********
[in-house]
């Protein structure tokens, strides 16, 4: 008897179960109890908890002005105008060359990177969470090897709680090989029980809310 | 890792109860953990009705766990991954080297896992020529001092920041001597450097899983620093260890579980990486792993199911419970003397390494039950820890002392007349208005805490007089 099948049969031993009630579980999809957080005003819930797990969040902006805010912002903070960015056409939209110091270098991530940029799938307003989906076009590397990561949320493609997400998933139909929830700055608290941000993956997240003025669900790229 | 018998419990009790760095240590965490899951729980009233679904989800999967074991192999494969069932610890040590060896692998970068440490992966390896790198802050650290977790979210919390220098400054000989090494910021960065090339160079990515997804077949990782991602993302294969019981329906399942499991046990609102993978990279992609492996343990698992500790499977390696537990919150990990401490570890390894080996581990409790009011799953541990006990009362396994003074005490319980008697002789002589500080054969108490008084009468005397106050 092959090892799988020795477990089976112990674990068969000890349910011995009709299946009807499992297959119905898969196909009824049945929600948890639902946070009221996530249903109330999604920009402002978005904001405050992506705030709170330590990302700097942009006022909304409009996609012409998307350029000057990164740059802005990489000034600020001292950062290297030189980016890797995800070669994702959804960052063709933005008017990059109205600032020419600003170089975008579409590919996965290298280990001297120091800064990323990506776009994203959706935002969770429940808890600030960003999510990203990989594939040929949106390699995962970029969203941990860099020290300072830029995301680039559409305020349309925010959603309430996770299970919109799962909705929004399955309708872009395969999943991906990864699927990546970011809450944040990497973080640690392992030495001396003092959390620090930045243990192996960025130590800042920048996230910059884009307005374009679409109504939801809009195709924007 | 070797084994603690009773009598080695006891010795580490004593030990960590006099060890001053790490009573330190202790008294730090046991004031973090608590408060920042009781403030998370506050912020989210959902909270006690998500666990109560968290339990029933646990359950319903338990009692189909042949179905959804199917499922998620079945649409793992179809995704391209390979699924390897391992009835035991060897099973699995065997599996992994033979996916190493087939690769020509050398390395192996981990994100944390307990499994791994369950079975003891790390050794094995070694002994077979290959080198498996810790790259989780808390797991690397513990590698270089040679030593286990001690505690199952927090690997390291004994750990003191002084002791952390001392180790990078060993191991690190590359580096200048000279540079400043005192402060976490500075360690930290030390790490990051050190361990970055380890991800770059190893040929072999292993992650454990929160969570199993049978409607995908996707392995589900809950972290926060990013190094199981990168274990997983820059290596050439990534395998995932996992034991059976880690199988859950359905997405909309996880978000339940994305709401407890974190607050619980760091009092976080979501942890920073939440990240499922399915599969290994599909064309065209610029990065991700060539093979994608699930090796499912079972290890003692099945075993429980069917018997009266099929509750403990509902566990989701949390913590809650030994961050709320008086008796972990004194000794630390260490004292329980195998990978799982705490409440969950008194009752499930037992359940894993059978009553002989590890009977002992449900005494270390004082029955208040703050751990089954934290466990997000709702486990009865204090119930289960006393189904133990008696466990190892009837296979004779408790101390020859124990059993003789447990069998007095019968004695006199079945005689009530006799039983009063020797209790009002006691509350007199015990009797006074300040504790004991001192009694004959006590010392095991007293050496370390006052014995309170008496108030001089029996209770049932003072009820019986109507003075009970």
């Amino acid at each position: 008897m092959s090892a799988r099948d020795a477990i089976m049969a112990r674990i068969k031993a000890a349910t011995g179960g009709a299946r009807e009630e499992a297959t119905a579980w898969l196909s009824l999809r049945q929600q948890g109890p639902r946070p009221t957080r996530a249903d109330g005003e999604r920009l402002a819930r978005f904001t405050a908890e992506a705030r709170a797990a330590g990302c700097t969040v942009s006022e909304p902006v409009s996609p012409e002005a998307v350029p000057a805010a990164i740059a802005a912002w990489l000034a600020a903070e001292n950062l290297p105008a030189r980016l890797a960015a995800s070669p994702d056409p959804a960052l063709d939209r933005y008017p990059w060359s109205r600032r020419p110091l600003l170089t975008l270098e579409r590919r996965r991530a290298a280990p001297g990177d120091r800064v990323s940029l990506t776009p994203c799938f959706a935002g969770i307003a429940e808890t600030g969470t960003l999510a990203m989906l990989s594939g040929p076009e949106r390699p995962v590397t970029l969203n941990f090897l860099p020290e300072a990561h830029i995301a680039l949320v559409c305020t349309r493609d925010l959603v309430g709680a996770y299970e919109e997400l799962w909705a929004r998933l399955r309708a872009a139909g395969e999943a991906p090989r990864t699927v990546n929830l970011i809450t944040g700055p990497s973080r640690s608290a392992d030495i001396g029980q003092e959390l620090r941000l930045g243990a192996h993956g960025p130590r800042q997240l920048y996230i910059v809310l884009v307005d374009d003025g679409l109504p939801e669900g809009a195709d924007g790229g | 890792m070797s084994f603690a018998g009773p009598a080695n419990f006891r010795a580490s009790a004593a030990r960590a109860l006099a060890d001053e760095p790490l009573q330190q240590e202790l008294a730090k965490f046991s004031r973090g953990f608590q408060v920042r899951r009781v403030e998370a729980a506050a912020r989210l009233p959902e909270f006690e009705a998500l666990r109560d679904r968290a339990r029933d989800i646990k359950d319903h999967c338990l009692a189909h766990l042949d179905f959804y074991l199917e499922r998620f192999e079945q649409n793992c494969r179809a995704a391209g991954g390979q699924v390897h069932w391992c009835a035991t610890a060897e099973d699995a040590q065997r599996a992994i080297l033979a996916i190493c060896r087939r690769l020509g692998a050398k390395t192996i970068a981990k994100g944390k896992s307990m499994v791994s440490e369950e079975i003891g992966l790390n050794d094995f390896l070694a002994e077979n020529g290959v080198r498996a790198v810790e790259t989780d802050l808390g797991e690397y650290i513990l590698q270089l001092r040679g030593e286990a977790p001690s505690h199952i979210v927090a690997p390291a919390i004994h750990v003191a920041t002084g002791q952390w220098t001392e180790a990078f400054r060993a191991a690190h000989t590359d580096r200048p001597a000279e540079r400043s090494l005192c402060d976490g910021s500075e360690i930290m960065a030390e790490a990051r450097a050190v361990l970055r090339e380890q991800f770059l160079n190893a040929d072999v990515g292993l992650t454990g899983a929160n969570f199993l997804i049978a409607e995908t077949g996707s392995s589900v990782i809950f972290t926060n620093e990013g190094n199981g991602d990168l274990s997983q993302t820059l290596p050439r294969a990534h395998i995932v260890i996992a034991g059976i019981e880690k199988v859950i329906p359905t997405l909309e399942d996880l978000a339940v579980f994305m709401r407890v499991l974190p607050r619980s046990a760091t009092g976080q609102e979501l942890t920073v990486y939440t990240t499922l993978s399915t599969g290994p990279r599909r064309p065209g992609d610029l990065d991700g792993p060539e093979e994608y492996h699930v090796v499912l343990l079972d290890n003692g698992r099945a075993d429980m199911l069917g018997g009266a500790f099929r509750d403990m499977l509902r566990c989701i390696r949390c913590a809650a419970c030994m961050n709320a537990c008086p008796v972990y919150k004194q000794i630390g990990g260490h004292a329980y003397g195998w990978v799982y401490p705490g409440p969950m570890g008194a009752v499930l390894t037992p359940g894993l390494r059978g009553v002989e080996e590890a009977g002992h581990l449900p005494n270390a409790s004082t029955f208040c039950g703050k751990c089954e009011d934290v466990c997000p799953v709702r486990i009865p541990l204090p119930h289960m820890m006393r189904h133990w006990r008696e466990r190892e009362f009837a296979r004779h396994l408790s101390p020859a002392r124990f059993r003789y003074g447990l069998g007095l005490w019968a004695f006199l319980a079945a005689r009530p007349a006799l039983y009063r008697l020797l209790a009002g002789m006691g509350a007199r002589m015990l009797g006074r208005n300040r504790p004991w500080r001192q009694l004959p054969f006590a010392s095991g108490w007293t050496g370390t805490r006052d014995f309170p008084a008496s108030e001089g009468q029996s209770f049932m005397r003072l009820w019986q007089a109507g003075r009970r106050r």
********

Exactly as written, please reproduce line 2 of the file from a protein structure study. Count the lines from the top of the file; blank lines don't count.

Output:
């Protein structure tokens, strides 16, 4: 008897179960109890908890002005105008060359990177969470090897709680090989029980809310 | 890792109860953990009705766990991954080297896992020529001092920041001597450097899983620093260890579980990486792993199911419970003397390494039950820890002392007349208005805490007089 099948049969031993009630579980999809957080005003819930797990969040902006805010912002903070960015056409939209110091270098991530940029799938307003989906076009590397990561949320493609997400998933139909929830700055608290941000993956997240003025669900790229 | 018998419990009790760095240590965490899951729980009233679904989800999967074991192999494969069932610890040590060896692998970068440490992966390896790198802050650290977790979210919390220098400054000989090494910021960065090339160079990515997804077949990782991602993302294969019981329906399942499991046990609102993978990279992609492996343990698992500790499977390696537990919150990990401490570890390894080996581990409790009011799953541990006990009362396994003074005490319980008697002789002589500080054969108490008084009468005397106050 092959090892799988020795477990089976112990674990068969000890349910011995009709299946009807499992297959119905898969196909009824049945929600948890639902946070009221996530249903109330999604920009402002978005904001405050992506705030709170330590990302700097942009006022909304409009996609012409998307350029000057990164740059802005990489000034600020001292950062290297030189980016890797995800070669994702959804960052063709933005008017990059109205600032020419600003170089975008579409590919996965290298280990001297120091800064990323990506776009994203959706935002969770429940808890600030960003999510990203990989594939040929949106390699995962970029969203941990860099020290300072830029995301680039559409305020349309925010959603309430996770299970919109799962909705929004399955309708872009395969999943991906990864699927990546970011809450944040990497973080640690392992030495001396003092959390620090930045243990192996960025130590800042920048996230910059884009307005374009679409109504939801809009195709924007 | 070797084994603690009773009598080695006891010795580490004593030990960590006099060890001053790490009573330190202790008294730090046991004031973090608590408060920042009781403030998370506050912020989210959902909270006690998500666990109560968290339990029933646990359950319903338990009692189909042949179905959804199917499922998620079945649409793992179809995704391209390979699924390897391992009835035991060897099973699995065997599996992994033979996916190493087939690769020509050398390395192996981990994100944390307990499994791994369950079975003891790390050794094995070694002994077979290959080198498996810790790259989780808390797991690397513990590698270089040679030593286990001690505690199952927090690997390291004994750990003191002084002791952390001392180790990078060993191991690190590359580096200048000279540079400043005192402060976490500075360690930290030390790490990051050190361990970055380890991800770059190893040929072999292993992650454990929160969570199993049978409607995908996707392995589900809950972290926060990013190094199981990168274990997983820059290596050439990534395998995932996992034991059976880690199988859950359905997405909309996880978000339940994305709401407890974190607050619980760091009092976080979501942890920073939440990240499922399915599969290994599909064309065209610029990065991700060539093979994608699930090796499912079972290890003692099945075993429980069917018997009266099929509750403990509902566990989701949390913590809650030994961050709320008086008796972990004194000794630390260490004292329980195998990978799982705490409440969950008194009752499930037992359940894993059978009553002989590890009977002992449900005494270390004082029955208040703050751990089954934290466990997000709702486990009865204090119930289960006393189904133990008696466990190892009837296979004779408790101390020859124990059993003789447990069998007095019968004695006199079945005689009530006799039983009063020797209790009002006691509350007199015990009797006074300040504790004991001192009694004959006590010392095991007293050496370390006052014995309170008496108030001089029996209770049932003072009820019986109507003075009970």